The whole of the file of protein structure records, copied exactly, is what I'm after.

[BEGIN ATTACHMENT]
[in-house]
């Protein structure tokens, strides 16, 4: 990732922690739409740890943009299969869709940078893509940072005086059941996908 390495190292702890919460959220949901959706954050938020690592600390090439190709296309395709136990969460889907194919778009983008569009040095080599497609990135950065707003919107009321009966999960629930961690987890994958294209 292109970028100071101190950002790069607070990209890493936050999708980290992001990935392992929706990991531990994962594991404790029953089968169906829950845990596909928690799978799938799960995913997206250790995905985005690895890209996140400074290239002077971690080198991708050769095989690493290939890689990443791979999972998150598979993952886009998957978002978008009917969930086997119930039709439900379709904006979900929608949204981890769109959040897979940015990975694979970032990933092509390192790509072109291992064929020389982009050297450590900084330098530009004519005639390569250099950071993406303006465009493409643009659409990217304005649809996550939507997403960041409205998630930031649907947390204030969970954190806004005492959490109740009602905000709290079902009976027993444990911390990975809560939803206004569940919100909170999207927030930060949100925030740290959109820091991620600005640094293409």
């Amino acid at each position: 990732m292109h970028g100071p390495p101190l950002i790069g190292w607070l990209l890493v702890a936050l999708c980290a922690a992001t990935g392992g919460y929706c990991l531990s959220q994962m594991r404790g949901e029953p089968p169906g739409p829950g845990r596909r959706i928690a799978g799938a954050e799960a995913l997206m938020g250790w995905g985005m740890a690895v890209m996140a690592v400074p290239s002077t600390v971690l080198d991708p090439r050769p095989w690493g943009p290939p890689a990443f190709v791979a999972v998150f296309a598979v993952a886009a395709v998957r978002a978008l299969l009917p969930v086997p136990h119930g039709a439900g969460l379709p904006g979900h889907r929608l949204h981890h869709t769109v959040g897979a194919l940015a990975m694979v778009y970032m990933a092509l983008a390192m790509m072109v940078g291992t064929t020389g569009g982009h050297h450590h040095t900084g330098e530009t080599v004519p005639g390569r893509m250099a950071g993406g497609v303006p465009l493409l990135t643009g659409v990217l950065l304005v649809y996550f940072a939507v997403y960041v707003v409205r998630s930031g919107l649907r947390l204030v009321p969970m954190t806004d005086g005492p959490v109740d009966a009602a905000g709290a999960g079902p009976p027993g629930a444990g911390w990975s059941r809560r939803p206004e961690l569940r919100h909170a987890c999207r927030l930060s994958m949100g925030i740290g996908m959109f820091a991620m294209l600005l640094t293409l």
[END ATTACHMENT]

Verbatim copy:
[in-house]
């Protein structure tokens, strides 16, 4: 990732922690739409740890943009299969869709940078893509940072005086059941996908 390495190292702890919460959220949901959706954050938020690592600390090439190709296309395709136990969460889907194919778009983008569009040095080599497609990135950065707003919107009321009966999960629930961690987890994958294209 292109970028100071101190950002790069607070990209890493936050999708980290992001990935392992929706990991531990994962594991404790029953089968169906829950845990596909928690799978799938799960995913997206250790995905985005690895890209996140400074290239002077971690080198991708050769095989690493290939890689990443791979999972998150598979993952886009998957978002978008009917969930086997119930039709439900379709904006979900929608949204981890769109959040897979940015990975694979970032990933092509390192790509072109291992064929020389982009050297450590900084330098530009004519005639390569250099950071993406303006465009493409643009659409990217304005649809996550939507997403960041409205998630930031649907947390204030969970954190806004005492959490109740009602905000709290079902009976027993444990911390990975809560939803206004569940919100909170999207927030930060949100925030740290959109820091991620600005640094293409």
């Amino acid at each position: 990732m292109h970028g100071p390495p101190l950002i790069g190292w607070l990209l890493v702890a936050l999708c980290a922690a992001t990935g392992g919460y929706c990991l531990s959220q994962m594991r404790g949901e029953p089968p169906g739409p829950g845990r596909r959706i928690a799978g799938a954050e799960a995913l997206m938020g250790w995905g985005m740890a690895v890209m996140a690592v400074p290239s002077t600390v971690l080198d991708p090439r050769p095989w690493g943009p290939p890689a990443f190709v791979a999972v998150f296309a598979v993952a886009a395709v998957r978002a978008l299969l009917p969930v086997p136990h119930g039709a439900g969460l379709p904006g979900h889907r929608l949204h981890h869709t769109v959040g897979a194919l940015a990975m694979v778009y970032m990933a092509l983008a390192m790509m072109v940078g291992t064929t020389g569009g982009h050297h450590h040095t900084g330098e530009t080599v004519p005639g390569r893509m250099a950071g993406g497609v303006p465009l493409l990135t643009g659409v990217l950065l304005v649809y996550f940072a939507v997403y960041v707003v409205r998630s930031g919107l649907r947390l204030v009321p969970m954190t806004d005086g005492p959490v109740d009966a009602a905000g709290a999960g079902p009976p027993g629930a444990g911390w990975s059941r809560r939803p206004e961690l569940r919100h909170a987890c999207r927030l930060s994958m949100g925030i740290g996908m959109f820091a991620m294209l600005l640094t293409l």